I'm starting with C# and XNA. In the "Update" method of the "Game" class I have this code:
t = Texture2D.FromFile( [...] ); //t is a 'Texture2D t;'
which loads small image. "Update" method is working like a loop, so this code is called many times in a second. Now, when I run my game, it takes 95MB of RAM and it goes slowly to about 130MB (due to the code I've posted, without this code it remains at 95MB), then goes immediately to about 100MB (garbare colletion?) and again goes slowly to 130MB, then immediately to 100MB and so on. So my first question:
- Can You explain why (how) it works like that?
I've found, that if I change the code to:
t.Dispose() t = Texture2D.FromFile( [...] );
it works like that: first it takes 95MB and then goes slowly to about 101MB (due to the code) and remains at this level.
I don't understand why it takes this 6MB (101-95)... ?
I want to make it works like that: load image, release from memory, load image, release from memory and so on, so the program should always takes 95MB (it takes 95MB when image is loaded only once in previous method). Whats instructions should I use?
If it is important, the size of the image is about 10KB.
First of all you need to understand that what you are doing is pretty strange!
The "normal" way to load a texture is to use the content pipeline and the content manager.
If you really have to load a texture from file and not the content system - you should do this only once for each texture. You should use
Game.LoadContent, and call
Game.UnloadContent (normally the content manager would handle calling Dispose for you - but because you're not going through the content manager you have to call Dispose yourself).
The important thing to realise is that you're working with both managed and unmanaged resources here.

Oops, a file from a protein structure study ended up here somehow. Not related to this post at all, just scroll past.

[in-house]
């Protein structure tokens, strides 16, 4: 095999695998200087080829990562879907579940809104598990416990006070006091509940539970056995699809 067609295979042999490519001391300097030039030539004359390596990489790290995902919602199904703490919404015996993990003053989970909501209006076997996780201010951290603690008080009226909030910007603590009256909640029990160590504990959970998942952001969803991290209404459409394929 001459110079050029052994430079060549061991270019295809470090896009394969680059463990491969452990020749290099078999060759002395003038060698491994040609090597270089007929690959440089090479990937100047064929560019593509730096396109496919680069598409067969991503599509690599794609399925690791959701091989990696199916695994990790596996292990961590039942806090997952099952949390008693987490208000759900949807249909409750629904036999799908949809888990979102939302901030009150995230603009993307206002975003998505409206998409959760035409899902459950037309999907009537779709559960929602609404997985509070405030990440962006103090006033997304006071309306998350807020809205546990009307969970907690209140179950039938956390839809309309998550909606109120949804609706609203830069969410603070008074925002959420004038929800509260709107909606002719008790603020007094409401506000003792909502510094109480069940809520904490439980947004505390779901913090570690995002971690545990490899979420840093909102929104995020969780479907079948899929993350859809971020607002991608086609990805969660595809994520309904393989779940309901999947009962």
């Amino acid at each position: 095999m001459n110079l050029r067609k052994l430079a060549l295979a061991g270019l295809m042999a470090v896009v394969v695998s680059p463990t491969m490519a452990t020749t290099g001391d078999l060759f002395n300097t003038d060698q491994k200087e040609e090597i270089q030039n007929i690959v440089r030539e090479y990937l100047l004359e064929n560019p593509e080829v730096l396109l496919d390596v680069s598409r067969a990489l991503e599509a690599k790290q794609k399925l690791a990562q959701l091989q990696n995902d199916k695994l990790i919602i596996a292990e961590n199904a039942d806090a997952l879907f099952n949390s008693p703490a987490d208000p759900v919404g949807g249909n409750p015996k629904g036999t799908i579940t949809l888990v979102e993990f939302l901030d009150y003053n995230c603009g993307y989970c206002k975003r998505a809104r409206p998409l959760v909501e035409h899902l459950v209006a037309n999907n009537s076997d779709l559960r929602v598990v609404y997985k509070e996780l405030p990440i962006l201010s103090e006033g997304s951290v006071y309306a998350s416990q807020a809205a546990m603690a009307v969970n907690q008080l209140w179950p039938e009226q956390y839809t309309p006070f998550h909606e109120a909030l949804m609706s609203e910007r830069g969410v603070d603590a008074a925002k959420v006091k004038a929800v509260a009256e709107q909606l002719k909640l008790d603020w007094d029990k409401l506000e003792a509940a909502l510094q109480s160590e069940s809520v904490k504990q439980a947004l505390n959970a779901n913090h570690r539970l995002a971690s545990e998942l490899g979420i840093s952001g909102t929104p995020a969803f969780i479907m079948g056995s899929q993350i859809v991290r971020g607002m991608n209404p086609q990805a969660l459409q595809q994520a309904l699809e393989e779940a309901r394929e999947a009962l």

The memory being used by managed objects will be handled by the garbage collector - in this case each instance of Texture2D uses a tiny bit of managed memory. 99% of the time you don't need to worry about it - the garbage collector is really good at handling managed memory - that's its job!
What you do need to worry about is the unmanaged resources - in this case the texture memory being used by all these textures you're loading. Eventually the garbage collector will run, see all these unreferenced Texture2D objects and collect them. When it collects them it will finalize them which, like calling Dispose, will release the unmanaged resources.
But the garbage collector cannot "see" all the unmanaged resources these Texture2D objects are using. It doesn't know when those objects need to be released - you can do a much better job yourself. All you have to do is call
Dispose on your textures when they are no longer needed.
It's because the garbage collector doesn't know about that 30MB of extra memory used by your textures, that it is being accumulated when you are not calling Dispose. In addition to that, what you cannot see when you look at the process memory usage, is all the memory on the GPU that those textures are using!
(The underlying implementation of Texture2D is that it holds a reference to a DirectX texture object - which itself is an unmanaged object using unmanaged main memory - which in turn handles the texture and its associated memory on the GPU. The managed part of a Texture2D object is only about 100-200 bytes - which stores the aforementioned reference and a cache of the texture's width, height, format and so on.)